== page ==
I have always had a love affair with the spoken word – even harbored a secret wish to be a voice-over artist. I’ve spent decades dramatically reading aloud to children and interspersing sound effects as I taught. I can thank my mother and grandmother for that!
But when it came time to record the audiobook of Boot Language, I was sure my aging voice would not be believable as the child narrator. Enter Nicol Zanzarella (See pic to left), the actress and award-winning narrator of over 150 audiobooks. Being an avid audiobook listener myself, I fell in love with Nicol’s voice.
As we chatted on the phone before recording, going over the pronunciation of specific words, I discovered we had a lot in common: We’re both research nerds, equal parts academic and creative, working tirelessly to make sure our facts are accurate. We agonize about the perfect voice for our characters; We were both greatly influenced by our grandparents; we both believe there is a kind of magic in the telling of a story.
Recently I asked Nicol about her experience with me. Here’s a sample:
V: Was there any challenge in narrating Boot Language? N:I think it was to stay neutral, and not let my own emotions in being a witness to your story take over. It is a must for a narrator to be able to remove any judgment, or, in this case, maybe feelings of protectiveness for a young girl trying so hard to learn the ways of the world while also having to navigate the things that haunt her parents.
V: Was anything fun while recording? N: How you spoke of the outdoors, and the land, the places that brought you solace. I love being able to narrate the poetry of those descriptions and how they can heal people. The scene that you set in the prologue as well. I can still see the pictures you painted in my mind of the surroundings, the emotions – the sound of the car heading out of the school parking lot and pulling up to the hospital…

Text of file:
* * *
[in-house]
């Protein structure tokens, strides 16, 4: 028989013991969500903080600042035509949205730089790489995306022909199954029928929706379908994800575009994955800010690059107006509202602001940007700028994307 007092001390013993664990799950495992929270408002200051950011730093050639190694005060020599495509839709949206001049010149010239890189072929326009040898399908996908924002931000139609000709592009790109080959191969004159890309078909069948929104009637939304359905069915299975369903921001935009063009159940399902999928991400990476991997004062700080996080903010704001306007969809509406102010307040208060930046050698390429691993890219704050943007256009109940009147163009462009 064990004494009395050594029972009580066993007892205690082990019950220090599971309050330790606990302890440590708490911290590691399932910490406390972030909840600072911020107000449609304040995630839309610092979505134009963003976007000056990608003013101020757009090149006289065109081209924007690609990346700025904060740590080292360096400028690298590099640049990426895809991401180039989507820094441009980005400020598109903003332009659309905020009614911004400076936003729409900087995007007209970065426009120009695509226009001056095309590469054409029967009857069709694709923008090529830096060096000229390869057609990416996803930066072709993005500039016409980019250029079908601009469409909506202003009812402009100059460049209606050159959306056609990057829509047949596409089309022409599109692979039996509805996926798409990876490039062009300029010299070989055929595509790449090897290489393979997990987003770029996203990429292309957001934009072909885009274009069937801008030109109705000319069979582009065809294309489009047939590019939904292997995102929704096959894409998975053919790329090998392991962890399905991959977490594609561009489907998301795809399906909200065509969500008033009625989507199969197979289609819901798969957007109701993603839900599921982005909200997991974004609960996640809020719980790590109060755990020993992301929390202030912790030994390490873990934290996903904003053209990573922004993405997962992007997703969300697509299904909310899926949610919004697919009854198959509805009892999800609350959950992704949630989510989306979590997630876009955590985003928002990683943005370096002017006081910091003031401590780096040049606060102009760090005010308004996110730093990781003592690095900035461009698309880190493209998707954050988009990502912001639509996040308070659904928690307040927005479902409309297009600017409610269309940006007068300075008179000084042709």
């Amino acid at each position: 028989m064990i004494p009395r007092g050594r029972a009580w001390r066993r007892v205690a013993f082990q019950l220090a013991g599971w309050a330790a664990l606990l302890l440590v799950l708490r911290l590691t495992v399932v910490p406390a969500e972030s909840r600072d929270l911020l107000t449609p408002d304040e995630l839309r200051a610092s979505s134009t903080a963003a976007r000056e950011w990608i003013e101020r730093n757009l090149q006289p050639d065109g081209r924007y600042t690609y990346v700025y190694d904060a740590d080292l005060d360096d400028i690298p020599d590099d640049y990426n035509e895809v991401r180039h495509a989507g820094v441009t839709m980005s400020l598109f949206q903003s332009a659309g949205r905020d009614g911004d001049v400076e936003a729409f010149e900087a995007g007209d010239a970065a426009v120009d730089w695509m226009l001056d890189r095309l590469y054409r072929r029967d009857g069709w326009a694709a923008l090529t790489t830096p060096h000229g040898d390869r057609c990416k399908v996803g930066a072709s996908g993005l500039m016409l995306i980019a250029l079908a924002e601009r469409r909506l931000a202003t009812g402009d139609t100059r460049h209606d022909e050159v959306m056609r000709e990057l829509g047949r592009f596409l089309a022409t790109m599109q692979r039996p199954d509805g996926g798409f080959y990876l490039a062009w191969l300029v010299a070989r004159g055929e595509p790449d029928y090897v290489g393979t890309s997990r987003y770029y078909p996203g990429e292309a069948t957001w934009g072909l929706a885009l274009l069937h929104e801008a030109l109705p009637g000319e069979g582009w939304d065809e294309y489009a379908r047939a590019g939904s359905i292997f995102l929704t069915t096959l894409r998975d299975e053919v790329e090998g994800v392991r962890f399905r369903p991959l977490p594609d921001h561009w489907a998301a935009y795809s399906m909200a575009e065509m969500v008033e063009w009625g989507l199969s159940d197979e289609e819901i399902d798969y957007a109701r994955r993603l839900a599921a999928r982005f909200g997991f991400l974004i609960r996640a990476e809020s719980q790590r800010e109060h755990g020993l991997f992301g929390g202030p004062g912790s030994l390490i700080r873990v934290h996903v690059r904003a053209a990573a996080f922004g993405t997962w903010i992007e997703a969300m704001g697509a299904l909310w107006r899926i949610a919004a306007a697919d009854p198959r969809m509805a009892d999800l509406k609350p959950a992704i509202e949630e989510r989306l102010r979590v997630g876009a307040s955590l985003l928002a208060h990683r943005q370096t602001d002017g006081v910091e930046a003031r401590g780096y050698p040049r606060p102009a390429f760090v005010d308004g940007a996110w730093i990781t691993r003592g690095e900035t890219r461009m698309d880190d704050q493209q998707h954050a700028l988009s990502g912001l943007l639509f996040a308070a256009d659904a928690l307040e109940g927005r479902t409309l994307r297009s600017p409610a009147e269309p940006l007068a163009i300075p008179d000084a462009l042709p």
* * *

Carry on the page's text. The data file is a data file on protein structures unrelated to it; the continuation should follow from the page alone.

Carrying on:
Thanks, Nicol for your much-lauded recording of Boot Language!
Pretty Please? Here’s a plug asking you to please leave a review for Boot Language on Amazon. Anyone can leave reviews- even if they got the book elsewhere. And all it takes is two sentences. (Seriously!)Thanks!!
Ah, to educate while entertaining. That’s my dream job! I came upon this book while doing research for my current work-in-progress, and nearly peed my pants reading the first page.
If you love history or you’re hard at work writing your first historical novel, but are wondering how to start, Medieval Underpants will guide you through the factual mistakes that writers of historical fiction—both beginners and seasoned professionals—often make and show you how to avoid them. From fictional characters crossing streets that wouldn’t exist for another sixty (or two thousand) years, to 1990s slang in the mouths of 1940s characters, to South American foods on ancient Roman tables, acclaimed historical novelist Susanne Alleyn exposes the often hilarious, always painful goofs that turn up most frequently in historical fiction.
She stresses the hazards of assuming too much about details of life in past centuries, providing numerous examples of mistakes that could easily have been avoided. She also explores commonly-confused topics and provides simple guidelines for getting them right. In a wide assortment of chapters including Food and Plants; Money; Hygiene; Dialogue; Attitudes; Research; and, of course, Ladies’ Underpants (there weren’t any), she offers tips on how to avoid errors and anachronisms while continually reminding writers of the necessity of meticulous historical research.
Yes, a research geek after my own heart! Seriously folks, this is a fun read whether you’re a writer – or not!
Vanya has spent decades teaching writing and public speaking, as well as mentoring educators in the oldest, continuously used schoolhouse in California. Her essays have appeared in a dozen literary journals and anthologies, and in the book, The Magic of Memoir. Her memoir, Boot Language, is now out on the bookshelves!